Health care professionals who have experience with diagnosing early-onset bipolar disorder will ask questions about changes in your child’s mood. They will also ask about sleep patterns, activity or energy levels, and if your child has had any other mood or behavioral disorders. They may also ask whether there is a family history of bipolar disorder or other psychiatric illnesses, such as depression or alcoholism.
Doctors diagnose bipolar disorder using guidelines from the Diagnostic and Statistic Manual of Mental Disorders (DSM). To be diagnosed, the symptoms must be a major change from your child’s normal mood or behavior.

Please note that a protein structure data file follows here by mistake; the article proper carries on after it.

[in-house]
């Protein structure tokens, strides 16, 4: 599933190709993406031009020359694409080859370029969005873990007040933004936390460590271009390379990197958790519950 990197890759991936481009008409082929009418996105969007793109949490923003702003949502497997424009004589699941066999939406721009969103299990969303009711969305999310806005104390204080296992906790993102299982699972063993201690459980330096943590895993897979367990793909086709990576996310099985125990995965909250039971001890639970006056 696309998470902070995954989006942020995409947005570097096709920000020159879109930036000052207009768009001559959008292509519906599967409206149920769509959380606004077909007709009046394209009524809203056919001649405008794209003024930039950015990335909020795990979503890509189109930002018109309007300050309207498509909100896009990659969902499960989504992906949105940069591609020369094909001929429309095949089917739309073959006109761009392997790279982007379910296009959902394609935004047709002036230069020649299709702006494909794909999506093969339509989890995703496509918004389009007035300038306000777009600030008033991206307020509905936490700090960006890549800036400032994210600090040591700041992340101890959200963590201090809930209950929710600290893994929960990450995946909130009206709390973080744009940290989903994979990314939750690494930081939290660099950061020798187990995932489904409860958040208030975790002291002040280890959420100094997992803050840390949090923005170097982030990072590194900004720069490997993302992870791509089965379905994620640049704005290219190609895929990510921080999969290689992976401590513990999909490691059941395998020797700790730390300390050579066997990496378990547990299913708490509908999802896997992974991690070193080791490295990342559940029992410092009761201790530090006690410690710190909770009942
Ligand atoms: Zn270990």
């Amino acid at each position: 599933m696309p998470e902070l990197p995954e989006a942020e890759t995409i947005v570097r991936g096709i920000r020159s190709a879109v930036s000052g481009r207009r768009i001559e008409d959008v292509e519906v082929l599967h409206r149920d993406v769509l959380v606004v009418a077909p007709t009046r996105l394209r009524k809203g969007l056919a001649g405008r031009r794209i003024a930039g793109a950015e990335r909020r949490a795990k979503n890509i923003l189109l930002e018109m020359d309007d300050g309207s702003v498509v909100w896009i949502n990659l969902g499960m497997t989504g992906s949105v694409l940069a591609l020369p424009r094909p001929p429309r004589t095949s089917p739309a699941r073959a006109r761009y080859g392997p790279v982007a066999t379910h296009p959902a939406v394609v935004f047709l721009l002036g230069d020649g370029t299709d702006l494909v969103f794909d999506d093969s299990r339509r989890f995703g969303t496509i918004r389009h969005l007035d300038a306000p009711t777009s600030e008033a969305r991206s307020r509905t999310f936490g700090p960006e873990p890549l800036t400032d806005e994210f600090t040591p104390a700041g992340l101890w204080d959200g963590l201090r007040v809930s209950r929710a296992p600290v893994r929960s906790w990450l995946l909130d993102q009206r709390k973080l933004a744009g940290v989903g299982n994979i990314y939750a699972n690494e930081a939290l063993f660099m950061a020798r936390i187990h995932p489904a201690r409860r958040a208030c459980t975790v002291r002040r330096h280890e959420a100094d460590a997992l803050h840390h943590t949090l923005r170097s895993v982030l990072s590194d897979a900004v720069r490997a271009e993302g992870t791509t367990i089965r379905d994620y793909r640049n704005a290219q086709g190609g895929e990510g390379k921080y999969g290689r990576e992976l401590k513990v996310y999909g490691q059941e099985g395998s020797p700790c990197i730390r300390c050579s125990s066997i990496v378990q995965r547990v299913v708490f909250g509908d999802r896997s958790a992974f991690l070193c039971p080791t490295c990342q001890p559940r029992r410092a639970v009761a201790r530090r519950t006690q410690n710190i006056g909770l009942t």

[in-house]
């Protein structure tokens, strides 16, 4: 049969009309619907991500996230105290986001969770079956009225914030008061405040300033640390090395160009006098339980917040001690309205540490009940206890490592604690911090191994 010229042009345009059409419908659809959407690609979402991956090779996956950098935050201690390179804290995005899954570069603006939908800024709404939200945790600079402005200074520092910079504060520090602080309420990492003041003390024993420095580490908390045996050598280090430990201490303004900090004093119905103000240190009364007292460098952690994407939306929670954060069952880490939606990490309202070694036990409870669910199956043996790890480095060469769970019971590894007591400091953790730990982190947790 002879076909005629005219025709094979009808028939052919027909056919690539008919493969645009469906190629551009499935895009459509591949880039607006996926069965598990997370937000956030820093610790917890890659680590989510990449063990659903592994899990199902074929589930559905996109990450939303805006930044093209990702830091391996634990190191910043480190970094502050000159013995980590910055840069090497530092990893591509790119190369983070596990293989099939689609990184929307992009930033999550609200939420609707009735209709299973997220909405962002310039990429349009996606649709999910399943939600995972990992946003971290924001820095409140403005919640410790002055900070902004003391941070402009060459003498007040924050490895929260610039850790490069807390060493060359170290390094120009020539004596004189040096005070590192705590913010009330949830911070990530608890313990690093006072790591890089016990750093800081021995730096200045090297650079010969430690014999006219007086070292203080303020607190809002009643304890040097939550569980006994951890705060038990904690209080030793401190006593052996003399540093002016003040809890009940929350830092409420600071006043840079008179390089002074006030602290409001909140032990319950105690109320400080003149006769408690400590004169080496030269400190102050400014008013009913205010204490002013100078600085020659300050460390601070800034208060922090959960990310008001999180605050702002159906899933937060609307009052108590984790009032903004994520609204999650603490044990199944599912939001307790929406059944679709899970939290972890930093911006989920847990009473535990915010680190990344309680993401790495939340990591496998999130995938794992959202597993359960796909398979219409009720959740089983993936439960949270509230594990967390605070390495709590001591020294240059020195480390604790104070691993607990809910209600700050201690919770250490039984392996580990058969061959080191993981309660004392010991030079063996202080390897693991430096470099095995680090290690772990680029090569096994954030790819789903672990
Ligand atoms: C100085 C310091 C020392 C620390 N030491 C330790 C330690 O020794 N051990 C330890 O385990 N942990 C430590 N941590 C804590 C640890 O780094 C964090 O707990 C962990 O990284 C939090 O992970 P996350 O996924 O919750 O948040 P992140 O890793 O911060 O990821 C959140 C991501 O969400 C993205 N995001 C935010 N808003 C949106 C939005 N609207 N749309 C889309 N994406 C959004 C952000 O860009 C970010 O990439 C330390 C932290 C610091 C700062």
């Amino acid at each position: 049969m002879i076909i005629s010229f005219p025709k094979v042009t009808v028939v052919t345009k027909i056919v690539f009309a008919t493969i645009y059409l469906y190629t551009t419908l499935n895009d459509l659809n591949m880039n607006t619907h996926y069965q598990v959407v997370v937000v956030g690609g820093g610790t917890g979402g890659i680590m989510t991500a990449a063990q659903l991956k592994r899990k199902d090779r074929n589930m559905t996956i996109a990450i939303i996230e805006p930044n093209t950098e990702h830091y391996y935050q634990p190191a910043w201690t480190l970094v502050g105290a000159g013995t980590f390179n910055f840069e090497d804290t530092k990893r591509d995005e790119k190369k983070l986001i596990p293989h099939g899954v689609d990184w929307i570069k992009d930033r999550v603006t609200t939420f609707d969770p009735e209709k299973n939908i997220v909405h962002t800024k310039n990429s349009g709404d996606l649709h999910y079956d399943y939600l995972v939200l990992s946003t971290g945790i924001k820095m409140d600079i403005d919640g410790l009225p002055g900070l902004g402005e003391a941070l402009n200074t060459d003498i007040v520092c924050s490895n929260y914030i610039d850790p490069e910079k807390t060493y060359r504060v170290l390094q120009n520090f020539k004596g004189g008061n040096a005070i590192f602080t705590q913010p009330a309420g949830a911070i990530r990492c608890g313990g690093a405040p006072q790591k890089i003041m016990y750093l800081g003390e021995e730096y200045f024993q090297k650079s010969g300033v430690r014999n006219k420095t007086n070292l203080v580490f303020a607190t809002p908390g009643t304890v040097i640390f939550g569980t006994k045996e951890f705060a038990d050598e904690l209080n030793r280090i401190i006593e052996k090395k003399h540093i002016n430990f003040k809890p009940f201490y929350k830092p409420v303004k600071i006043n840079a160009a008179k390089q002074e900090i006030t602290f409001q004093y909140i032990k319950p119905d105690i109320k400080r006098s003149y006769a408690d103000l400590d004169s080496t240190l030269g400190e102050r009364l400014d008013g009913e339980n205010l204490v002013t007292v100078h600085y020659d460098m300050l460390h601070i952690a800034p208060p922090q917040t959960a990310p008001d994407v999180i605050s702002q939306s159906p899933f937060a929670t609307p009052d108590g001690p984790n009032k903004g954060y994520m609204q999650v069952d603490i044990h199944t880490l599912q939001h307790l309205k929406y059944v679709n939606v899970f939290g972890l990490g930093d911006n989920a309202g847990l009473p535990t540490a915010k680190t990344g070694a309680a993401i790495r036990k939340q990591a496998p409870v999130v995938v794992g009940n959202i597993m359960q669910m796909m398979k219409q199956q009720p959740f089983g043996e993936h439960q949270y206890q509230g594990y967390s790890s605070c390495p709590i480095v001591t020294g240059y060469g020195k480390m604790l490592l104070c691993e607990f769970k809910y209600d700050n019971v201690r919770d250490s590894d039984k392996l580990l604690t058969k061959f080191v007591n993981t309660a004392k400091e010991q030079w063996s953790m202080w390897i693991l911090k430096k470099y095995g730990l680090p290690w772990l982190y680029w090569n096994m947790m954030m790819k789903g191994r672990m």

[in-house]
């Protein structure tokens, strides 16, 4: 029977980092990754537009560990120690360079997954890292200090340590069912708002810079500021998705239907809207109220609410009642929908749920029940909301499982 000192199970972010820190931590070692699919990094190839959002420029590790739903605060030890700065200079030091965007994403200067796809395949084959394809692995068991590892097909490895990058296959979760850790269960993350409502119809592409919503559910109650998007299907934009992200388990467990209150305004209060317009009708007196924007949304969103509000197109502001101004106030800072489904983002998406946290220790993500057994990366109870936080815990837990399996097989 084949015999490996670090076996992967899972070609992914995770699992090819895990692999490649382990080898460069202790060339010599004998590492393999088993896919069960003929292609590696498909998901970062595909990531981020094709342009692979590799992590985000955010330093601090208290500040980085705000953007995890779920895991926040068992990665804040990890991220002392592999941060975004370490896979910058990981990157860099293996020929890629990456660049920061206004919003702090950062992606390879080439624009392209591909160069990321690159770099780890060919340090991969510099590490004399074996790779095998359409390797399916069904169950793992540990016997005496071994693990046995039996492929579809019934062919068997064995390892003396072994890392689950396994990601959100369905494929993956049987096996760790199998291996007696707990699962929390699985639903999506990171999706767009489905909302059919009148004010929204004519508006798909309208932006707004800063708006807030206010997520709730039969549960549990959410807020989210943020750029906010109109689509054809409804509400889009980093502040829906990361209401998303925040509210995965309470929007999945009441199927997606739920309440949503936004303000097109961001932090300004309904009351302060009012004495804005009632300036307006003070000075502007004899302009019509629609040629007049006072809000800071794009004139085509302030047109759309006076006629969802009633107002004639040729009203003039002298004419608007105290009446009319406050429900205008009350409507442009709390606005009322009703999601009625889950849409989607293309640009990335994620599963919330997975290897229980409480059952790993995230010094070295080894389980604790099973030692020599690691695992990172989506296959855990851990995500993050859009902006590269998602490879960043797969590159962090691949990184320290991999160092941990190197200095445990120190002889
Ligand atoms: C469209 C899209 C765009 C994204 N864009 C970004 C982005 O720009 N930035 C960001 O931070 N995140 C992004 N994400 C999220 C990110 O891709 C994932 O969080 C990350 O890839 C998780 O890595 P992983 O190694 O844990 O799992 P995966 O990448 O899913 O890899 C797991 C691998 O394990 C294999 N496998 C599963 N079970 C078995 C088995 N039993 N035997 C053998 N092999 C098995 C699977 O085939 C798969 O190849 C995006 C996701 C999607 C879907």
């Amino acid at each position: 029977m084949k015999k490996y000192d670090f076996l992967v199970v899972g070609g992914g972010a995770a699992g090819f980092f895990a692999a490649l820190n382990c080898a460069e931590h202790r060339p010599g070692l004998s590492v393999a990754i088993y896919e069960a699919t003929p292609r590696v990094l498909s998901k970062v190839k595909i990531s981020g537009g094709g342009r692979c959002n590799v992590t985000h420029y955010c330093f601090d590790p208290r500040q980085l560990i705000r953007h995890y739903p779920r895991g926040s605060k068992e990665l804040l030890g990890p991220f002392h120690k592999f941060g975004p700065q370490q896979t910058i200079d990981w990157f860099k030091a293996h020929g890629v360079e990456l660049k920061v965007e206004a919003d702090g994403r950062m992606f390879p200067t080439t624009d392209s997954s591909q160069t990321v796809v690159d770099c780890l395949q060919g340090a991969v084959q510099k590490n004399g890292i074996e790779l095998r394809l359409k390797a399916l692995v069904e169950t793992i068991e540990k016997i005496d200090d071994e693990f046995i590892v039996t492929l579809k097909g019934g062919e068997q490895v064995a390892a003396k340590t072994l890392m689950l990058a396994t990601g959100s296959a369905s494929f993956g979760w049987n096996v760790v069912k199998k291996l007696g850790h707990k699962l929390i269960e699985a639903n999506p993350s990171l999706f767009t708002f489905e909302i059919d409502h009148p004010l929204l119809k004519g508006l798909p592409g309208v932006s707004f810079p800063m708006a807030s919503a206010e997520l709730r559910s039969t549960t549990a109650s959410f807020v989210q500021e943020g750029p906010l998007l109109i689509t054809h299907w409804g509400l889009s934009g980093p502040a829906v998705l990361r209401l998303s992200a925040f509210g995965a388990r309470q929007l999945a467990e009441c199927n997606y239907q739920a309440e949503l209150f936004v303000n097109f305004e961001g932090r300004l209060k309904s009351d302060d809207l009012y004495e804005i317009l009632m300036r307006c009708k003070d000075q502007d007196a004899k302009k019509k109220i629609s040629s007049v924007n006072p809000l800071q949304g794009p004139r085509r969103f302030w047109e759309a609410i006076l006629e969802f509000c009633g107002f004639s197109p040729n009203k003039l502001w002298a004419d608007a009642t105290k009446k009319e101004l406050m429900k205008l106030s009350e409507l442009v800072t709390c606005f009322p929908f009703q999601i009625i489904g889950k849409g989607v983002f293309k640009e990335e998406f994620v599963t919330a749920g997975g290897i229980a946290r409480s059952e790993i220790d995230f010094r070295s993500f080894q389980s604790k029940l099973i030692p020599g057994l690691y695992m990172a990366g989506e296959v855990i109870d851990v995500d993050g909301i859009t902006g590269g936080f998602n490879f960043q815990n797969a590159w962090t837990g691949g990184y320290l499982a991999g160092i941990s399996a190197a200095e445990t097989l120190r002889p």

There are four basic types of bipolar disorder:
Bipolar I Disorder: defined by manic or mixed episodes that last at least 7 days, or by manic symptoms that are so severe that the person needs immediate hospital care. Usually, depressive episodes occur as well, typically lasting at least 2 weeks.
Bipolar II Disorder: defined by a pattern of depressive episodes and hypomanic episodes, but no full-blown manic or mixed episodes.
Bipolar Disorder Not Otherwise Specified (BP-NOS): diagnosed when symptoms of the illness exist but do not meet diagnostic criteria for either bipolar I or II. However, the symptoms are clearly out of the person’s normal range of behavior.
Cyclothymic Disorder, or Cyclothymia: A mild form of bipolar disorder. People with cyclothymia have episodes of hypomania as well as mild depression for at least two years. However, the symptoms do not meet the diagnostic requirements for any other type of bipolar disorder.